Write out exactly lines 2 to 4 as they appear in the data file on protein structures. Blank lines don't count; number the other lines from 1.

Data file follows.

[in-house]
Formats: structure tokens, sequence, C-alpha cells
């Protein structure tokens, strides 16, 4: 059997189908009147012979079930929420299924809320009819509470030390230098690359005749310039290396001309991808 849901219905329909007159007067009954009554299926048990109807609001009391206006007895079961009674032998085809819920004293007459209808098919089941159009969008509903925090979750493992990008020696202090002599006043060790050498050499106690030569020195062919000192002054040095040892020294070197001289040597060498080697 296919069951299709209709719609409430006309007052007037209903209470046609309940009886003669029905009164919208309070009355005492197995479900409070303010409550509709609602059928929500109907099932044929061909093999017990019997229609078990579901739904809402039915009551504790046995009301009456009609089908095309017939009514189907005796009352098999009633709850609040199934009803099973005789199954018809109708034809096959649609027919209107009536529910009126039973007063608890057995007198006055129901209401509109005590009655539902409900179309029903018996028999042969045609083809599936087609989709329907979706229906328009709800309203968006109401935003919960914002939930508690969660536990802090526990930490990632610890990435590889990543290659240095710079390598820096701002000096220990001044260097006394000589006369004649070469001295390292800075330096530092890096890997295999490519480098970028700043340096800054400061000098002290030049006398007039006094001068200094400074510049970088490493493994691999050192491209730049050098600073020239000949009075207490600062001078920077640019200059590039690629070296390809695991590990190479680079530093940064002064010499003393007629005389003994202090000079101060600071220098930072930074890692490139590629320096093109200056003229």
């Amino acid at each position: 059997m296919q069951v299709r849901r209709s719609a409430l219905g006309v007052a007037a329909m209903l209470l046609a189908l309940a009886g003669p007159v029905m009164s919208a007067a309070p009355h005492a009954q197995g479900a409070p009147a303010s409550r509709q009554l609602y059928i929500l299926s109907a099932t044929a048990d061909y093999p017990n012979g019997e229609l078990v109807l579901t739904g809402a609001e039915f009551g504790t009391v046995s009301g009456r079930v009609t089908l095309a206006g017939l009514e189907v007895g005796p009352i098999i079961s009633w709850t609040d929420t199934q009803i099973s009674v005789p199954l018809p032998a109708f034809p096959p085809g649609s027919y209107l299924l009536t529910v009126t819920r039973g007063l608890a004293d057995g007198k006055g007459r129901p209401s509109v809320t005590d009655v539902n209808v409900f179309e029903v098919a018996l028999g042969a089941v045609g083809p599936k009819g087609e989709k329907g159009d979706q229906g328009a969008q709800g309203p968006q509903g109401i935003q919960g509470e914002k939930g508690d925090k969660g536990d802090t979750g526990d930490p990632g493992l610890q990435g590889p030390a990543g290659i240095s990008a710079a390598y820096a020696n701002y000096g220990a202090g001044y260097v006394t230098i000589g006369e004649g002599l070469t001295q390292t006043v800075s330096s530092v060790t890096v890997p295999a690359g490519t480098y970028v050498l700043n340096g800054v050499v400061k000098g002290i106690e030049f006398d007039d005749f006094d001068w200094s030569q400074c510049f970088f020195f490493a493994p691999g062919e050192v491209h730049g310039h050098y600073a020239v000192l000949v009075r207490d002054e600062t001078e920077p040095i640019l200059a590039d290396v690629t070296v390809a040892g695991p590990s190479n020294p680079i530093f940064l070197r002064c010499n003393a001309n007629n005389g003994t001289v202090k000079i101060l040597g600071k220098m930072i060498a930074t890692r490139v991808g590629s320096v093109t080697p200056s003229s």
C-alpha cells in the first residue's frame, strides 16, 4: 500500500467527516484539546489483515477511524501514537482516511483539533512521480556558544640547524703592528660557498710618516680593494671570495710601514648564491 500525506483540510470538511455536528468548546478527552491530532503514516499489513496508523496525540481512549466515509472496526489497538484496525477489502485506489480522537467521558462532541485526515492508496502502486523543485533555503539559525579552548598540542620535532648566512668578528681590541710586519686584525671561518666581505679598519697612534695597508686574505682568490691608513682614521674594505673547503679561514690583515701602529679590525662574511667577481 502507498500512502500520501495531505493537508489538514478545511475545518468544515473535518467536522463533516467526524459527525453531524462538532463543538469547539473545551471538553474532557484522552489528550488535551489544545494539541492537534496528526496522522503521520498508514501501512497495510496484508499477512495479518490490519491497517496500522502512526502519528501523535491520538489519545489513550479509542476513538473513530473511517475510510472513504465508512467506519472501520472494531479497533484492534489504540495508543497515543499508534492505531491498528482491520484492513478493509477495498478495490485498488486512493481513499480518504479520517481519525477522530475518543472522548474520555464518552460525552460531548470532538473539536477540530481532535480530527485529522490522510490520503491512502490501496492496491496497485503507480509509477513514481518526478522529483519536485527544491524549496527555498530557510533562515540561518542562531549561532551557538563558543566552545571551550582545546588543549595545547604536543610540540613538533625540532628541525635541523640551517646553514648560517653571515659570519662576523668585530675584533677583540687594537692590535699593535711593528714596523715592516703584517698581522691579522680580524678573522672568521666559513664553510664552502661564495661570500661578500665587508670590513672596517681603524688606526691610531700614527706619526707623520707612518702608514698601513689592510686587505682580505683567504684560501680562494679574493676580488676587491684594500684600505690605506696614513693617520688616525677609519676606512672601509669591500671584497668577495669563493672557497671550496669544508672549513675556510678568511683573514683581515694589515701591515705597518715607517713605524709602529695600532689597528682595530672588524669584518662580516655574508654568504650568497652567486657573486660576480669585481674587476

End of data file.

Formats: structure tokens, sequence, C-alpha cells
């Protein structure tokens, strides 16, 4: 059997189908009147012979079930929420299924809320009819509470030390230098690359005749310039290396001309991808 849901219905329909007159007067009954009554299926048990109807609001009391206006007895079961009674032998085809819920004293007459209808098919089941159009969008509903925090979750493992990008020696202090002599006043060790050498050499106690030569020195062919000192002054040095040892020294070197001289040597060498080697 296919069951299709209709719609409430006309007052007037209903209470046609309940009886003669029905009164919208309070009355005492197995479900409070303010409550509709609602059928929500109907099932044929061909093999017990019997229609078990579901739904809402039915009551504790046995009301009456009609089908095309017939009514189907005796009352098999009633709850609040199934009803099973005789199954018809109708034809096959649609027919209107009536529910009126039973007063608890057995007198006055129901209401509109005590009655539902409900179309029903018996028999042969045609083809599936087609989709329907979706229906328009709800309203968006109401935003919960914002939930508690969660536990802090526990930490990632610890990435590889990543290659240095710079390598820096701002000096220990001044260097006394000589006369004649070469001295390292800075330096530092890096890997295999490519480098970028700043340096800054400061000098002290030049006398007039006094001068200094400074510049970088490493493994691999050192491209730049050098600073020239000949009075207490600062001078920077640019200059590039690629070296390809695991590990190479680079530093940064002064010499003393007629005389003994202090000079101060600071220098930072930074890692490139590629320096093109200056003229």
């Amino acid at each position: 059997m296919q069951v299709r849901r209709s719609a409430l219905g006309v007052a007037a329909m209903l209470l046609a189908l309940a009886g003669p007159v029905m009164s919208a007067a309070p009355h005492a009954q197995g479900a409070p009147a303010s409550r509709q009554l609602y059928i929500l299926s109907a099932t044929a048990d061909y093999p017990n012979g019997e229609l078990v109807l579901t739904g809402a609001e039915f009551g504790t009391v046995s009301g009456r079930v009609t089908l095309a206006g017939l009514e189907v007895g005796p009352i098999i079961s009633w709850t609040d929420t199934q009803i099973s009674v005789p199954l018809p032998a109708f034809p096959p085809g649609s027919y209107l299924l009536t529910v009126t819920r039973g007063l608890a004293d057995g007198k006055g007459r129901p209401s509109v809320t005590d009655v539902n209808v409900f179309e029903v098919a018996l028999g042969a089941v045609g083809p599936k009819g087609e989709k329907g159009d979706q229906g328009a969008q709800g309203p968006q509903g109401i935003q919960g509470e914002k939930g508690d925090k969660g536990d802090t979750g526990d930490p990632g493992l610890q990435g590889p030390a990543g290659i240095s990008a710079a390598y820096a020696n701002y000096g220990a202090g001044y260097v006394t230098i000589g006369e004649g002599l070469t001295q390292t006043v800075s330096s530092v060790t890096v890997p295999a690359g490519t480098y970028v050498l700043n340096g800054v050499v400061k000098g002290i106690e030049f006398d007039d005749f006094d001068w200094s030569q400074c510049f970088f020195f490493a493994p691999g062919e050192v491209h730049g310039h050098y600073a020239v000192l000949v009075r207490d002054e600062t001078e920077p040095i640019l200059a590039d290396v690629t070296v390809a040892g695991p590990s190479n020294p680079i530093f940064l070197r002064c010499n003393a001309n007629n005389g003994t001289v202090k000079i101060l040597g600071k220098m930072i060498a930074t890692r490139v991808g590629s320096v093109t080697p200056s003229s």